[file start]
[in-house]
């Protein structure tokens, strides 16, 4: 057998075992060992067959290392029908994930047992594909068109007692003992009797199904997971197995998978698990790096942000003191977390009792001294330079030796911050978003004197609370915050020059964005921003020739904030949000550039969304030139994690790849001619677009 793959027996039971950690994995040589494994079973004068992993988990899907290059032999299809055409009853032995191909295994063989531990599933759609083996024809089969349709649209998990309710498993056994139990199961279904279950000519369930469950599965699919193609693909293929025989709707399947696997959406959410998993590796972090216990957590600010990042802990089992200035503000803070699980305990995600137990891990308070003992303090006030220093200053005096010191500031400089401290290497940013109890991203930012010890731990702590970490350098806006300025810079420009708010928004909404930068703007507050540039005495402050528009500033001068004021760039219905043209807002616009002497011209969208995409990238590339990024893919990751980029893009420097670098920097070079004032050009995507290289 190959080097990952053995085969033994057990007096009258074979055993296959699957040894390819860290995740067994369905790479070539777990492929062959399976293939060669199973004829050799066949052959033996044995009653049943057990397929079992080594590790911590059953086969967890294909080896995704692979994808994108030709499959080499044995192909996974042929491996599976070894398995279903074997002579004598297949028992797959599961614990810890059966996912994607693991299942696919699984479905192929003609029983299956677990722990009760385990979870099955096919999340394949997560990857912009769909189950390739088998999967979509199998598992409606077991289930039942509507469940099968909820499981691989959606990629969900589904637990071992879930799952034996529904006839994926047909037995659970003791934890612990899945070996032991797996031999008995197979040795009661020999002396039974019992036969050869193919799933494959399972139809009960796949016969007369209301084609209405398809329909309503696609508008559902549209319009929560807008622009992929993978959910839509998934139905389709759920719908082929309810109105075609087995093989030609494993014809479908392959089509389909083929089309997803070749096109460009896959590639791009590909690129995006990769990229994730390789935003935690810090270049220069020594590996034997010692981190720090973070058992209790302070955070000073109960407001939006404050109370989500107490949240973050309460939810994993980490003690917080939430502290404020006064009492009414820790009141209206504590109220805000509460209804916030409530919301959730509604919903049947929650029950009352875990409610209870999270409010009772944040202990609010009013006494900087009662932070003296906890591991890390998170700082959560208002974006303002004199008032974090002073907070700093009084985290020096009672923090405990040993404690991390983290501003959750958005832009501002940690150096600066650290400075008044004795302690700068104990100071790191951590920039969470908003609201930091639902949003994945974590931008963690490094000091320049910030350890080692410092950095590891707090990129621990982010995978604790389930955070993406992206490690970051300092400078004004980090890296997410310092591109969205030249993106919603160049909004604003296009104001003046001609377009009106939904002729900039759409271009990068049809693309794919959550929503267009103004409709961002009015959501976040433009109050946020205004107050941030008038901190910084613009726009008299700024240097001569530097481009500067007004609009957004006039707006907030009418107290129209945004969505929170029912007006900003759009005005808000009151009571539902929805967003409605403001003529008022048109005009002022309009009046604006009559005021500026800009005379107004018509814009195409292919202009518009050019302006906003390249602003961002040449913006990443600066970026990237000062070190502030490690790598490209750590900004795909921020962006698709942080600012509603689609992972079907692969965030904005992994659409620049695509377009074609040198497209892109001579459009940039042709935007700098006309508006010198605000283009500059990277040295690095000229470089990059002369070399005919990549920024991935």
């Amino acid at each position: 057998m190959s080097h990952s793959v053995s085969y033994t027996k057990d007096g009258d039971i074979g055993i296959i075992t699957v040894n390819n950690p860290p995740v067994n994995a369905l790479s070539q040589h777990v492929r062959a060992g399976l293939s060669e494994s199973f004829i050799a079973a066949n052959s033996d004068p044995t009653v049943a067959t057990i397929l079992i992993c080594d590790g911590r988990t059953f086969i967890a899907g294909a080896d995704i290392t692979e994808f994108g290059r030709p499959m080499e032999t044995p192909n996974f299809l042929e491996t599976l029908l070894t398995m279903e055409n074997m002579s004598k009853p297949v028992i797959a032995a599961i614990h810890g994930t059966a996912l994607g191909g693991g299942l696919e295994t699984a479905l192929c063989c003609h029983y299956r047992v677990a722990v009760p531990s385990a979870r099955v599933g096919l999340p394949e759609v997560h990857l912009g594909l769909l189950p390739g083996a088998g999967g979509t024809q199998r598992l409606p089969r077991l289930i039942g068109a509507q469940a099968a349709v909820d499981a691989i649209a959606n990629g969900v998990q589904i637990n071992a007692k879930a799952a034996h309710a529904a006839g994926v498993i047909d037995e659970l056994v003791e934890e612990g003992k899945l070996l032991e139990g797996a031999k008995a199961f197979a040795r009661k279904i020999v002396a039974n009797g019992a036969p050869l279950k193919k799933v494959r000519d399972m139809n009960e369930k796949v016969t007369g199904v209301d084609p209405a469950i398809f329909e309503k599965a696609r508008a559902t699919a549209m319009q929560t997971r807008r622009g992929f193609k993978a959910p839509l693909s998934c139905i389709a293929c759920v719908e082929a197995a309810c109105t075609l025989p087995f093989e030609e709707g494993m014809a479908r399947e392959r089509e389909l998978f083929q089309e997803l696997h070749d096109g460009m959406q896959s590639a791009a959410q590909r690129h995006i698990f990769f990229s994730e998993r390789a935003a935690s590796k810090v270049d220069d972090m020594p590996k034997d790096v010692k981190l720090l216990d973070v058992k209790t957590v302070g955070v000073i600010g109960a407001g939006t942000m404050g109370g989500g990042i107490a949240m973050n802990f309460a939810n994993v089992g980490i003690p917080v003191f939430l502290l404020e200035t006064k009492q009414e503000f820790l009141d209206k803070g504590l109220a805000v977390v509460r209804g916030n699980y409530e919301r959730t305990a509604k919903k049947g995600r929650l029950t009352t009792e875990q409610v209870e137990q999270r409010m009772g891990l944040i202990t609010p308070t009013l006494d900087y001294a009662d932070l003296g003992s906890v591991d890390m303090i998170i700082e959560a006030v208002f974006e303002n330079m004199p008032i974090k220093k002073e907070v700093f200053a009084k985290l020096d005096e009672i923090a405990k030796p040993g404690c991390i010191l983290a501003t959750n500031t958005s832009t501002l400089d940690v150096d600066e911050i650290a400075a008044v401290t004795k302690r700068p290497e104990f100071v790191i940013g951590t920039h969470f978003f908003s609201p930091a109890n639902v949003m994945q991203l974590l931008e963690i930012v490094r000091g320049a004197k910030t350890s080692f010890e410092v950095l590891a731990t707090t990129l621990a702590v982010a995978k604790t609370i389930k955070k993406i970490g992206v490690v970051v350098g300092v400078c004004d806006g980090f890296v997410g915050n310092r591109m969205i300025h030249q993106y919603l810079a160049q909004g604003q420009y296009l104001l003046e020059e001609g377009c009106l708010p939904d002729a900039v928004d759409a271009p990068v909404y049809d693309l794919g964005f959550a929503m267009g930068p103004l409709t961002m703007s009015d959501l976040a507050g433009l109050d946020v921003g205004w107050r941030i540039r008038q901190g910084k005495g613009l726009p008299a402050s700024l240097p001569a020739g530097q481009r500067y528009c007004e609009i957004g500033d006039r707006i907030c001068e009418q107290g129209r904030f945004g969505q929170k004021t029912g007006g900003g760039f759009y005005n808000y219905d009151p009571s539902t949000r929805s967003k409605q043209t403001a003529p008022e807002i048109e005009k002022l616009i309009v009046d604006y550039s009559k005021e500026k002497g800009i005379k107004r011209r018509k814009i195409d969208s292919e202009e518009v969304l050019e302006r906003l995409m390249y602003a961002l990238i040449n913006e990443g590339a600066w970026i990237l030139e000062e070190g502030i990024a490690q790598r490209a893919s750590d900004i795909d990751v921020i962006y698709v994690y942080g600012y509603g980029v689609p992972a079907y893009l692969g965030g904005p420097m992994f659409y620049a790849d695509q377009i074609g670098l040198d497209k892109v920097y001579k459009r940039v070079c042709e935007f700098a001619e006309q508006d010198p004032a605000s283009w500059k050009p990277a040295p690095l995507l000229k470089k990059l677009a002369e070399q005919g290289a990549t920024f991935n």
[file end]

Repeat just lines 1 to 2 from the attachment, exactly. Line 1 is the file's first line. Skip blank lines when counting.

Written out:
[in-house]
């Protein structure tokens, strides 16, 4: 057998075992060992067959290392029908994930047992594909068109007692003992009797199904997971197995998978698990790096942000003191977390009792001294330079030796911050978003004197609370915050020059964005921003020739904030949000550039969304030139994690790849001619677009 793959027996039971950690994995040589494994079973004068992993988990899907290059032999299809055409009853032995191909295994063989531990599933759609083996024809089969349709649209998990309710498993056994139990199961279904279950000519369930469950599965699919193609693909293929025989709707399947696997959406959410998993590796972090216990957590600010990042802990089992200035503000803070699980305990995600137990891990308070003992303090006030220093200053005096010191500031400089401290290497940013109890991203930012010890731990702590970490350098806006300025810079420009708010928004909404930068703007507050540039005495402050528009500033001068004021760039219905043209807002616009002497011209969208995409990238590339990024893919990751980029893009420097670098920097070079004032050009995507290289 190959080097990952053995085969033994057990007096009258074979055993296959699957040894390819860290995740067994369905790479070539777990492929062959399976293939060669199973004829050799066949052959033996044995009653049943057990397929079992080594590790911590059953086969967890294909080896995704692979994808994108030709499959080499044995192909996974042929491996599976070894398995279903074997002579004598297949028992797959599961614990810890059966996912994607693991299942696919699984479905192929003609029983299956677990722990009760385990979870099955096919999340394949997560990857912009769909189950390739088998999967979509199998598992409606077991289930039942509507469940099968909820499981691989959606990629969900589904637990071992879930799952034996529904006839994926047909037995659970003791934890612990899945070996032991797996031999008995197979040795009661020999002396039974019992036969050869193919799933494959399972139809009960796949016969007369209301084609209405398809329909309503696609508008559902549209319009929560807008622009992929993978959910839509998934139905389709759920719908082929309810109105075609087995093989030609494993014809479908392959089509389909083929089309997803070749096109460009896959590639791009590909690129995006990769990229994730390789935003935690810090270049220069020594590996034997010692981190720090973070058992209790302070955070000073109960407001939006404050109370989500107490949240973050309460939810994993980490003690917080939430502290404020006064009492009414820790009141209206504590109220805000509460209804916030409530919301959730509604919903049947929650029950009352875990409610209870999270409010009772944040202990609010009013006494900087009662932070003296906890591991890390998170700082959560208002974006303002004199008032974090002073907070700093009084985290020096009672923090405990040993404690991390983290501003959750958005832009501002940690150096600066650290400075008044004795302690700068104990100071790191951590920039969470908003609201930091639902949003994945974590931008963690490094000091320049910030350890080692410092950095590891707090990129621990982010995978604790389930955070993406992206490690970051300092400078004004980090890296997410310092591109969205030249993106919603160049909004604003296009104001003046001609377009009106939904002729900039759409271009990068049809693309794919959550929503267009103004409709961002009015959501976040433009109050946020205004107050941030008038901190910084613009726009008299700024240097001569530097481009500067007004609009957004006039707006907030009418107290129209945004969505929170029912007006900003759009005005808000009151009571539902929805967003409605403001003529008022048109005009002022309009009046604006009559005021500026800009005379107004018509814009195409292919202009518009050019302006906003390249602003961002040449913006990443600066970026990237000062070190502030490690790598490209750590900004795909921020962006698709942080600012509603689609992972079907692969965030904005992994659409620049695509377009074609040198497209892109001579459009940039042709935007700098006309508006010198605000283009500059990277040295690095000229470089990059002369070399005919990549920024991935």